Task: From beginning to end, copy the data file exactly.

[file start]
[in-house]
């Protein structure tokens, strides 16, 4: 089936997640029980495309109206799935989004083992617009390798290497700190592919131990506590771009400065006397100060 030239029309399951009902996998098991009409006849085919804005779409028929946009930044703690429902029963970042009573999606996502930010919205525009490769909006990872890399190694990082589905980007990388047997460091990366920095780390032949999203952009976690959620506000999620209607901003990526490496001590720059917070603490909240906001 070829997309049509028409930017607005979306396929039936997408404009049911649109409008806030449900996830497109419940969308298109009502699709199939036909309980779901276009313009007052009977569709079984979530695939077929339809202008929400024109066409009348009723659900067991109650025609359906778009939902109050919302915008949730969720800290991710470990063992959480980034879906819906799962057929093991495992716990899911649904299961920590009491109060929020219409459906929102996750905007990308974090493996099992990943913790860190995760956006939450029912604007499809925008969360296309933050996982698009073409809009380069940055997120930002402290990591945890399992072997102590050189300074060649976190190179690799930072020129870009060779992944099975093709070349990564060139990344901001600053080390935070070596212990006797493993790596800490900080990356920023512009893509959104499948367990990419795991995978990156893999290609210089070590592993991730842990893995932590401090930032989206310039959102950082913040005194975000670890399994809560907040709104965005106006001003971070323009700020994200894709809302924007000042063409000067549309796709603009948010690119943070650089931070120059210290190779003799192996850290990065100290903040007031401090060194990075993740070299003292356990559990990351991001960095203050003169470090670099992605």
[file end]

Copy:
[in-house]
């Protein structure tokens, strides 16, 4: 089936997640029980495309109206799935989004083992617009390798290497700190592919131990506590771009400065006397100060 030239029309399951009902996998098991009409006849085919804005779409028929946009930044703690429902029963970042009573999606996502930010919205525009490769909006990872890399190694990082589905980007990388047997460091990366920095780390032949999203952009976690959620506000999620209607901003990526490496001590720059917070603490909240906001 070829997309049509028409930017607005979306396929039936997408404009049911649109409008806030449900996830497109419940969308298109009502699709199939036909309980779901276009313009007052009977569709079984979530695939077929339809202008929400024109066409009348009723659900067991109650025609359906778009939902109050919302915008949730969720800290991710470990063992959480980034879906819906799962057929093991495992716990899911649904299961920590009491109060929020219409459906929102996750905007990308974090493996099992990943913790860190995760956006939450029912604007499809925008969360296309933050996982698009073409809009380069940055997120930002402290990591945890399992072997102590050189300074060649976190190179690799930072020129870009060779992944099975093709070349990564060139990344901001600053080390935070070596212990006797493993790596800490900080990356920023512009893509959104499948367990990419795991995978990156893999290609210089070590592993991730842990893995932590401090930032989206310039959102950082913040005194975000670890399994809560907040709104965005106006001003971070323009700020994200894709809302924007000042063409000067549309796709603009948010690119943070650089931070120059210290190779003799192996850290990065100290903040007031401090060194990075993740070299003292356990559990990351991001960095203050003169470090670099992605």